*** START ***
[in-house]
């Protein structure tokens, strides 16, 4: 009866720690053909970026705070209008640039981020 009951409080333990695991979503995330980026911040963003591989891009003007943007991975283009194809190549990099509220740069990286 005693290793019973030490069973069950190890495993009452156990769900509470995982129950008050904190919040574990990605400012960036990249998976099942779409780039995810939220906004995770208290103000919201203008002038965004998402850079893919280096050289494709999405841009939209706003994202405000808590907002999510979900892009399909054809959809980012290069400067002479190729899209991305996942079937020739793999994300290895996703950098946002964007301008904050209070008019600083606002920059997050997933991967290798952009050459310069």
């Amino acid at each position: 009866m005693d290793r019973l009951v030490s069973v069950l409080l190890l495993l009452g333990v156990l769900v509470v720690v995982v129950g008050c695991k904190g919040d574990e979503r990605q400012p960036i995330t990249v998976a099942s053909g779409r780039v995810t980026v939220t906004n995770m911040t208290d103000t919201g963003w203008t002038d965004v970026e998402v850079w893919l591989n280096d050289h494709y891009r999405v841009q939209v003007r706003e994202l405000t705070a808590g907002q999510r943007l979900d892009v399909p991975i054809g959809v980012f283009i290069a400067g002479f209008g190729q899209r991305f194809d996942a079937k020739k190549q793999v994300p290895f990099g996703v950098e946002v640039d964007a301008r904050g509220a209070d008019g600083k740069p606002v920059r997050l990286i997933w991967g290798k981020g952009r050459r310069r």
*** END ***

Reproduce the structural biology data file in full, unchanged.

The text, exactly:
[in-house]
């Protein structure tokens, strides 16, 4: 009866720690053909970026705070209008640039981020 009951409080333990695991979503995330980026911040963003591989891009003007943007991975283009194809190549990099509220740069990286 005693290793019973030490069973069950190890495993009452156990769900509470995982129950008050904190919040574990990605400012960036990249998976099942779409780039995810939220906004995770208290103000919201203008002038965004998402850079893919280096050289494709999405841009939209706003994202405000808590907002999510979900892009399909054809959809980012290069400067002479190729899209991305996942079937020739793999994300290895996703950098946002964007301008904050209070008019600083606002920059997050997933991967290798952009050459310069």
């Amino acid at each position: 009866m005693d290793r019973l009951v030490s069973v069950l409080l190890l495993l009452g333990v156990l769900v509470v720690v995982v129950g008050c695991k904190g919040d574990e979503r990605q400012p960036i995330t990249v998976a099942s053909g779409r780039v995810t980026v939220t906004n995770m911040t208290d103000t919201g963003w203008t002038d965004v970026e998402v850079w893919l591989n280096d050289h494709y891009r999405v841009q939209v003007r706003e994202l405000t705070a808590g907002q999510r943007l979900d892009v399909p991975i054809g959809v980012f283009i290069a400067g002479f209008g190729q899209r991305f194809d996942a079937k020739k190549q793999v994300p290895f990099g996703v950098e946002v640039d964007a301008r904050g509220a209070d008019g600083k740069p606002v920059r997050l990286i997933w991967g290798k981020g952009r050459r310069r």